Probably the most prevalent method is the BMI, which is weight in kilograms per square meter (BMI = kg / m²). Both height and weight are generally measured in a clinical environment, and even at home they are easily obtained. Hence why the BMI is quite widely used.

It is an approximation only, though, and the World Health Organization (WHO) specifically says:

It can be used to estimate the prevalence of obesity within a population and the risks associated with it. However, BMI does not account for the wide variation in body fat distribution, and may not correspond to the same degree of fatness or associated health risk in different individuals and populations.

The problem of overweight and obesity[6, p. 9]

This shouldn’t be surprising. The BMI only uses height and weight as the basis of measurement, but we are after body fat quantities, which only correlates to some extent with height and weight (see below). Also, the approximation gets a bit off especially for very tall and very short people. Still, a study found that the BMI has a standard error of the estimate (SEE) of 5% for men and 4.6% for women.[7] This means that the BMI estimate for body fat is, on average, about 5% off. This makes it unreliable as the sole clinical diagnostic tool for individuals, but it’s still accurate enough to give an idea on whether you are in the “ok” range or in the “not ok” range.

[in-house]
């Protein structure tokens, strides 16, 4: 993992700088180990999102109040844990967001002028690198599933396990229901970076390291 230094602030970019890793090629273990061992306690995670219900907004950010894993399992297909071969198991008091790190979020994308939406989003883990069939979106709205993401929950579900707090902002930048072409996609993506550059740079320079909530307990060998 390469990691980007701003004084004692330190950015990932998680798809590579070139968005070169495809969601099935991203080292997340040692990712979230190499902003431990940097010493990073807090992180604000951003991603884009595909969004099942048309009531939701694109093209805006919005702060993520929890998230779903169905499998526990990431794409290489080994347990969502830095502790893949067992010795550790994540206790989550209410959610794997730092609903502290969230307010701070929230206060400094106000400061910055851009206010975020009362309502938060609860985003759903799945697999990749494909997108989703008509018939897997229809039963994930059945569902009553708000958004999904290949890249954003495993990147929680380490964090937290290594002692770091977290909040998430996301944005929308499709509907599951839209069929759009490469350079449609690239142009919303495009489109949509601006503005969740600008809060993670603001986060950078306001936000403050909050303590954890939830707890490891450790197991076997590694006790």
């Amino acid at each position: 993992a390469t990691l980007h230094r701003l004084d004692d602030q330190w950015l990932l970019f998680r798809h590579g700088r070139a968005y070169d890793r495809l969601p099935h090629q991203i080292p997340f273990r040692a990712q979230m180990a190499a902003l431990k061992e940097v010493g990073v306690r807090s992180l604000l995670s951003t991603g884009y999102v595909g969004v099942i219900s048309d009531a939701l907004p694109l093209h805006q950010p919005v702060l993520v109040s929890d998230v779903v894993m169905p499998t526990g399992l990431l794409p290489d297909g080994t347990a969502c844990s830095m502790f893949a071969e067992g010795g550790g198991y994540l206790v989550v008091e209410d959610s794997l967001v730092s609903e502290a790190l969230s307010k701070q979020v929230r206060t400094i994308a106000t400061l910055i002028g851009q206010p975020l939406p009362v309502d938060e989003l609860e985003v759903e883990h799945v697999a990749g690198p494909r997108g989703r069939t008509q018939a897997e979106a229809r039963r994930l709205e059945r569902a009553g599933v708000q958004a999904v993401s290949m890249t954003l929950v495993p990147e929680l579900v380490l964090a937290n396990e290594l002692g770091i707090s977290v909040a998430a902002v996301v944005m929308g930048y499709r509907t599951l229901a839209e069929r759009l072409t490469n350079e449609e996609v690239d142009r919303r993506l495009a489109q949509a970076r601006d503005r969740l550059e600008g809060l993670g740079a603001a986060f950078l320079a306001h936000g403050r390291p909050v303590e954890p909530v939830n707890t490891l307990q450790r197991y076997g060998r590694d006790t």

The WHO defines an BMI of 25 as “overweight,” but there are studies that show that a BMI of 26 actually correlates with the highest life expectancy.[8] (Edit: This seems to be wrong and due to uncontrolled factors.) While being slightly overweight means a higher chance of weight-related illnesses such as diabetes, it also means a better chance of surviving stressful other illnesses and operations.

Furthermore, BMI values are not the same globally. The standard values used are for Caucasian populations, and especially Asian populations should use differing values.[9]

I want to emphasize here that the problem is body fat mass, not weight. Muscle mass is heavier than fat mass,[10] meaning that at equal weight and height, a person could be quite healthy with lots of muscle mass, or obese with lots of fat mass. Weight is not the primary indicator we are looking for, and losing weight is not the primary goal. But studies related to the BMI tell us that body fat mass and weight correlate well,[7] and few people have so much muscle mass that weight would be completely off as an approximation. It’s good to keep in mind that weight is only a secondary indicator, though. There can be times during a period of losing fat where you actually gain weight, but are still on the right track. On the other hand, if you try to use this argument to convince yourself that your BMI of 38 isn’t really that much of a problem, you most likely are just lying to yourself.